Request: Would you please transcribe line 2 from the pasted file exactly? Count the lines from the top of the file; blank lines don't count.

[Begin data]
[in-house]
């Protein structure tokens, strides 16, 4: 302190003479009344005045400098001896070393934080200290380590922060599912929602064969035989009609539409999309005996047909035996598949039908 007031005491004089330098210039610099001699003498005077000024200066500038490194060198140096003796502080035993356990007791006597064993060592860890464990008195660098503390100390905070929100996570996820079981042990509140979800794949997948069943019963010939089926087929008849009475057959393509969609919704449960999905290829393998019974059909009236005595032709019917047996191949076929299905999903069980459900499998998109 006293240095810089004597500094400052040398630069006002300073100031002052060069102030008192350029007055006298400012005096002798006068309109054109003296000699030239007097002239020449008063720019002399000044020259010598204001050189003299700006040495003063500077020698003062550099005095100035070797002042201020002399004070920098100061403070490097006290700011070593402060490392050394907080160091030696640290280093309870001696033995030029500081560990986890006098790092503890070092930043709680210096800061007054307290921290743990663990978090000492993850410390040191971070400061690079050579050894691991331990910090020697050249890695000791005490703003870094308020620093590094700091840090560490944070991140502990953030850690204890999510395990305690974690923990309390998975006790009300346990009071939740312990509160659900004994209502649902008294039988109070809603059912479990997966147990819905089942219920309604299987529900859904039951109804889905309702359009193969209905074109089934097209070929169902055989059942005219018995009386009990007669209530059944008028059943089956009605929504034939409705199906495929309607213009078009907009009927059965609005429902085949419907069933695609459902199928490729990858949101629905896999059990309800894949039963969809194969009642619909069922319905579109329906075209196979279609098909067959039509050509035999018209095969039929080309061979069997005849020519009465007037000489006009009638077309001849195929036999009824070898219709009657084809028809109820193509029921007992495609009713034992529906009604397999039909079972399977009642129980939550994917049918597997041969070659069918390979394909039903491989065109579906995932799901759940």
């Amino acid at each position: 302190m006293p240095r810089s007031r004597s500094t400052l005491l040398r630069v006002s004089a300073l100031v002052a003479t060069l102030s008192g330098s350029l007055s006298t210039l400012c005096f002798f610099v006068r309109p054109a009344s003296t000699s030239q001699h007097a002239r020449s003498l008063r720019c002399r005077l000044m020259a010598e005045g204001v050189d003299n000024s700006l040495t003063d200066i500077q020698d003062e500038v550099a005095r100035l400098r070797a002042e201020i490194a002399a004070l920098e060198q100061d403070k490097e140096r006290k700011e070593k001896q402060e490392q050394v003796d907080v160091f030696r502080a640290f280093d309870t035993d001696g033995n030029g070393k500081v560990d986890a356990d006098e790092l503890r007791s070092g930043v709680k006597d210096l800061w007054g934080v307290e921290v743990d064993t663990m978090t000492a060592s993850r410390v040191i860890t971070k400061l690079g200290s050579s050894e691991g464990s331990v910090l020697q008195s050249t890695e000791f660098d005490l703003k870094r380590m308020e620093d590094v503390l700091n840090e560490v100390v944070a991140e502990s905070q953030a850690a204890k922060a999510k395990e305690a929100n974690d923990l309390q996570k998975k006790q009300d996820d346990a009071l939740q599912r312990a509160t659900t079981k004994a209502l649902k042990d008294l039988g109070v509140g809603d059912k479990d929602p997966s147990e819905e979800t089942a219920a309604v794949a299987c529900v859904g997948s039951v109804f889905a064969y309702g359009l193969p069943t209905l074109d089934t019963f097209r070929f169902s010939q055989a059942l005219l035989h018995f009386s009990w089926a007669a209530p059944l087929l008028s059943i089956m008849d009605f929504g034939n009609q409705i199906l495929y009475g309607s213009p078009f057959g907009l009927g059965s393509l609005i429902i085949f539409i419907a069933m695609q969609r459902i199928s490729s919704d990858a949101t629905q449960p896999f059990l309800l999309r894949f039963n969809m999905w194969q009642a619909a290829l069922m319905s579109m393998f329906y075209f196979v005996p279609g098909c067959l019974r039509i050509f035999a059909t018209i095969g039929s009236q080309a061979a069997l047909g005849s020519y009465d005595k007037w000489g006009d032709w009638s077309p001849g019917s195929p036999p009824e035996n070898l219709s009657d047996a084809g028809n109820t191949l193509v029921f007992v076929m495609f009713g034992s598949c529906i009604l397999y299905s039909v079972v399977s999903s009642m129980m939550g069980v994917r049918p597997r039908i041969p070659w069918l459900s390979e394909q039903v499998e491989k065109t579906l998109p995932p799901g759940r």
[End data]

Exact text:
């Protein structure tokens, strides 16, 4: 302190003479009344005045400098001896070393934080200290380590922060599912929602064969035989009609539409999309005996047909035996598949039908 007031005491004089330098210039610099001699003498005077000024200066500038490194060198140096003796502080035993356990007791006597064993060592860890464990008195660098503390100390905070929100996570996820079981042990509140979800794949997948069943019963010939089926087929008849009475057959393509969609919704449960999905290829393998019974059909009236005595032709019917047996191949076929299905999903069980459900499998998109 006293240095810089004597500094400052040398630069006002300073100031002052060069102030008192350029007055006298400012005096002798006068309109054109003296000699030239007097002239020449008063720019002399000044020259010598204001050189003299700006040495003063500077020698003062550099005095100035070797002042201020002399004070920098100061403070490097006290700011070593402060490392050394907080160091030696640290280093309870001696033995030029500081560990986890006098790092503890070092930043709680210096800061007054307290921290743990663990978090000492993850410390040191971070400061690079050579050894691991331990910090020697050249890695000791005490703003870094308020620093590094700091840090560490944070991140502990953030850690204890999510395990305690974690923990309390998975006790009300346990009071939740312990509160659900004994209502649902008294039988109070809603059912479990997966147990819905089942219920309604299987529900859904039951109804889905309702359009193969209905074109089934097209070929169902055989059942005219018995009386009990007669209530059944008028059943089956009605929504034939409705199906495929309607213009078009907009009927059965609005429902085949419907069933695609459902199928490729990858949101629905896999059990309800894949039963969809194969009642619909069922319905579109329906075209196979279609098909067959039509050509035999018209095969039929080309061979069997005849020519009465007037000489006009009638077309001849195929036999009824070898219709009657084809028809109820193509029921007992495609009713034992529906009604397999039909079972399977009642129980939550994917049918597997041969070659069918390979394909039903491989065109579906995932799901759940």